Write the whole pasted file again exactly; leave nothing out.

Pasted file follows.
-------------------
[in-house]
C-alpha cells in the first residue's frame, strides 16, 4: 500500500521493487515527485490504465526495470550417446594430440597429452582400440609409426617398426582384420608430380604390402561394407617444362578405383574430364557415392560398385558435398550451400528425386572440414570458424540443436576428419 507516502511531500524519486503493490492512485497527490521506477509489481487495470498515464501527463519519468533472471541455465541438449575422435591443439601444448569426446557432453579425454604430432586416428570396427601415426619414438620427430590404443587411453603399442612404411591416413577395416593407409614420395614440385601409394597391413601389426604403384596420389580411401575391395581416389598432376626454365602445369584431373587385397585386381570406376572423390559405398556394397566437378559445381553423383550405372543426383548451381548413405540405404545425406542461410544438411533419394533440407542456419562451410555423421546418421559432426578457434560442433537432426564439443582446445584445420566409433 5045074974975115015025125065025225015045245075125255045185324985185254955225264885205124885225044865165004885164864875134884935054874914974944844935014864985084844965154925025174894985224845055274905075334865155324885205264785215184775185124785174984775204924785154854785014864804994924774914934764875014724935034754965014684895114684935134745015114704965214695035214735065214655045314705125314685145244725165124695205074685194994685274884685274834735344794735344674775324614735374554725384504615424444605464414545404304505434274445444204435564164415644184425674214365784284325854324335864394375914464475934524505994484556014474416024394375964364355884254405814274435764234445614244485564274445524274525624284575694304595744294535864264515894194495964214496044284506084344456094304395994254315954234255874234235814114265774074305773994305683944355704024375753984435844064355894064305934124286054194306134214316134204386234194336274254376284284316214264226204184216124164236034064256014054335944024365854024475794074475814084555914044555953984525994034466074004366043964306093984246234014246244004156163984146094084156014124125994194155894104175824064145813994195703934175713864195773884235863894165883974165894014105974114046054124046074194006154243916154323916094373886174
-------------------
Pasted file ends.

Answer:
[in-house]
C-alpha cells in the first residue's frame, strides 16, 4: 500500500521493487515527485490504465526495470550417446594430440597429452582400440609409426617398426582384420608430380604390402561394407617444362578405383574430364557415392560398385558435398550451400528425386572440414570458424540443436576428419 507516502511531500524519486503493490492512485497527490521506477509489481487495470498515464501527463519519468533472471541455465541438449575422435591443439601444448569426446557432453579425454604430432586416428570396427601415426619414438620427430590404443587411453603399442612404411591416413577395416593407409614420395614440385601409394597391413601389426604403384596420389580411401575391395581416389598432376626454365602445369584431373587385397585386381570406376572423390559405398556394397566437378559445381553423383550405372543426383548451381548413405540405404545425406542461410544438411533419394533440407542456419562451410555423421546418421559432426578457434560442433537432426564439443582446445584445420566409433 5045074974975115015025125065025225015045245075125255045185324985185254955225264885205124885225044865165004885164864875134884935054874914974944844935014864985084844965154925025174894985224845055274905075334865155324885205264785215184775185124785174984775204924785154854785014864804994924774914934764875014724935034754965014684895114684935134745015114704965214695035214735065214655045314705125314685145244725165124695205074685194994685274884685274834735344794735344674775324614735374554725384504615424444605464414545404304505434274445444204435564164415644184425674214365784284325854324335864394375914464475934524505994484556014474416024394375964364355884254405814274435764234445614244485564274445524274525624284575694304595744294535864264515894194495964214496044284506084344456094304395994254315954234255874234235814114265774074305773994305683944355704024375753984435844064355894064305934124286054194306134214316134204386234194336274254376284284316214264226204184216124164236034064256014054335944024365854024475794074475814084555914044555953984525994034466074004366043964306093984246234014246244004156163984146094084156014124125994194155894104175824064145813994195703934175713864195773884235863894165883974165894014105974114046054124046074194006154243916154323916094373886174